Summer should mean sunscreen – and a lot of it. Not only does sunscreen safeguard against sunburn and skin cancer, it also protects against early skin aging.
People of all ages and ethnicities are at risk for developing skin cancer. Over the past three decades, more people have had skin cancer than all other cancers combined, according to the Skin Cancer Foundation.
“A common misconception is that if you have a darker skin tone you won’t get skin cancer or sun damage,” said Lindsay Strowd, MD, assistant professor of dermatology at Wake Forest Baptist Medical Center. “Although someone with a darker complexion has more natural skin protection, chronic ultraviolet (UV) exposure can still result in skin cancer, appearance of dark spots, age spots and wrinkles.”
Strowd recommends looking for the terms “water-resistant 80 minutes” and “broad-spectrum” when purchasing sunscreen, and at least sun protection factor (SPF) 30. Higher-number SPFs block more of the sun’s rays, yet no sunscreen can block 100 percent of the rays. Sun-protective clothing such as broad-brimmed hats and long- sleeve shirts offer additional protection.
Many cosmetics advertise SPF-infused products. While these products are convenient, typical application amounts for daily use are not enough to actually achieve the advertised SPF. One should not solely rely on makeup containing SPF as an appropriate means to protect the skin, especially for longer periods of sun exposure, Strowd said.
Strowd and the American Academy of Dermatology offer these additional tips for keeping skin safe this summer:
- Apply sunscreen to skin 15 to 30 minutes before going outdoors.
- Use at least one ounce (enough to fill a shot glass) on the body, including a nickel-sized amount to the face.
- Check the sunscreen’s expiration date. Sunscreen without an expiration date has a shelf life of less than three years, but if it’s exposed to high temperatures it loses its effectiveness. Never leave sunscreen in a car for this reason.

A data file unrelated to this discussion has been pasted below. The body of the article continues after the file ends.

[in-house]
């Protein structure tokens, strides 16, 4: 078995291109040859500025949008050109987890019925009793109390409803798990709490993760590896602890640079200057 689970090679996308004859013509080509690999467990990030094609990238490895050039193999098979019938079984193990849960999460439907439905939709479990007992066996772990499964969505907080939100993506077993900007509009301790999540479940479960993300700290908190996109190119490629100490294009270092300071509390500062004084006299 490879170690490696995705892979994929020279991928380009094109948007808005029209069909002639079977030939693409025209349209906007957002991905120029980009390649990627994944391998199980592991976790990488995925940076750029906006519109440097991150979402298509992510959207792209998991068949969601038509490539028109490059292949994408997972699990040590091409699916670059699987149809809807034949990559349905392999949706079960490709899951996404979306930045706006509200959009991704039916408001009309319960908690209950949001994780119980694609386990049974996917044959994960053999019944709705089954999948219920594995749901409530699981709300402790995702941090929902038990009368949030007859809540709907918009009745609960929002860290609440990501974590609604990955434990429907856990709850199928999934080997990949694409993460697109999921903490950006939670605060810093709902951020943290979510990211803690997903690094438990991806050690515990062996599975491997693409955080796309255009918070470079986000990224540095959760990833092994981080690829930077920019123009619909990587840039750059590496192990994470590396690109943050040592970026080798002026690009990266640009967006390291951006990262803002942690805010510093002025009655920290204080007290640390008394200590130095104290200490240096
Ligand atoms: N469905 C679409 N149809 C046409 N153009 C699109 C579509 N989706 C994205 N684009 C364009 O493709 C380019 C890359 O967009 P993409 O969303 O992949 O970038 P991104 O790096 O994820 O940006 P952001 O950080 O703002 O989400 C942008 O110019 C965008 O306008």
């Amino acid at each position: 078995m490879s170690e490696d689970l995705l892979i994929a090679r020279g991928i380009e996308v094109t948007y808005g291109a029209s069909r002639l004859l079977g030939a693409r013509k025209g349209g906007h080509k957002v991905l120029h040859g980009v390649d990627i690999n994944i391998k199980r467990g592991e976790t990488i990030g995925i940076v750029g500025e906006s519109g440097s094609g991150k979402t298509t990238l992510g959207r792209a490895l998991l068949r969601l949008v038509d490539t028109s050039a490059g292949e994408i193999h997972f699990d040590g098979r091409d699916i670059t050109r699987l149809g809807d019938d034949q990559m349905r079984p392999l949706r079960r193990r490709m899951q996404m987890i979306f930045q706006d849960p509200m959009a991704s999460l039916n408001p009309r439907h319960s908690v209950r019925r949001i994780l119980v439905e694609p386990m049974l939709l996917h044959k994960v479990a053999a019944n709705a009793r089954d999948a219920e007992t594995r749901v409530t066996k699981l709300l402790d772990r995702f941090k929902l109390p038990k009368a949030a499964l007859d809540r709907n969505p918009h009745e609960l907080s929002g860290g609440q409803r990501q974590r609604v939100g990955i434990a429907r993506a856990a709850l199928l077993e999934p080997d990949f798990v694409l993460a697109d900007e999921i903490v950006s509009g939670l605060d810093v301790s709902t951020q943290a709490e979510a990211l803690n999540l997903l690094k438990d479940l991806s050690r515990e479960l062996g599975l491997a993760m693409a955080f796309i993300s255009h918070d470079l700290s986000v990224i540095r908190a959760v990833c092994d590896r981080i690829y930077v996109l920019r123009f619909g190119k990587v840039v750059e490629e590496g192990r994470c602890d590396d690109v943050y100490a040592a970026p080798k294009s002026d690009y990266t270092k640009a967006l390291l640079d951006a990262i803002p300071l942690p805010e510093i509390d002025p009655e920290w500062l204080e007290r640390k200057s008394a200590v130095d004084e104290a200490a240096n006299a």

- Reapply sunscreen every two hours, or after swimming, sweating or toweling off – especially when the sun’s rays are strongest between 10 a.m. and 2 p.m.
- For sensitive skin, look for sunscreen products that only contain the physical sunscreen agents zinc oxide and titanium dioxide, as these are less likely to irritate the skin.
- Sunscreen should be worn even on cloudy days, as the UV rays penetrate clouds and can still cause sunburn.
Since sunscreen alone cannot fully protect the skin, it’s also important to protect skin with clothing and accessories.
Dress the Part
- Synthetic fibers (such as polyester and rayon) offer the greatest sun protection.
- A brimmed hat that extends three inches or more all the way around helps shade the face, neck, ears and the top of the shoulders.
- If wearing a baseball cap, apply sunscreen to ears and the back of neck.
- Large-framed sunglasses that block UVA and UVB rays offer the best protection against cataracts and the tender skin around eyes.
- Consider garments labeled with ultraviolet protection factor (UPF), which have been specially treated with chemical UV absorbers. UPF clothing is widely available at sporting goods stores.
“Consistent and thoughtful sun protection is vital to preventing skin cancer,” Strowd said. “Using proper amounts of sunscreen, seeking shade and wearing protective clothing are essential behaviors to reducing the risk of skin cancer.”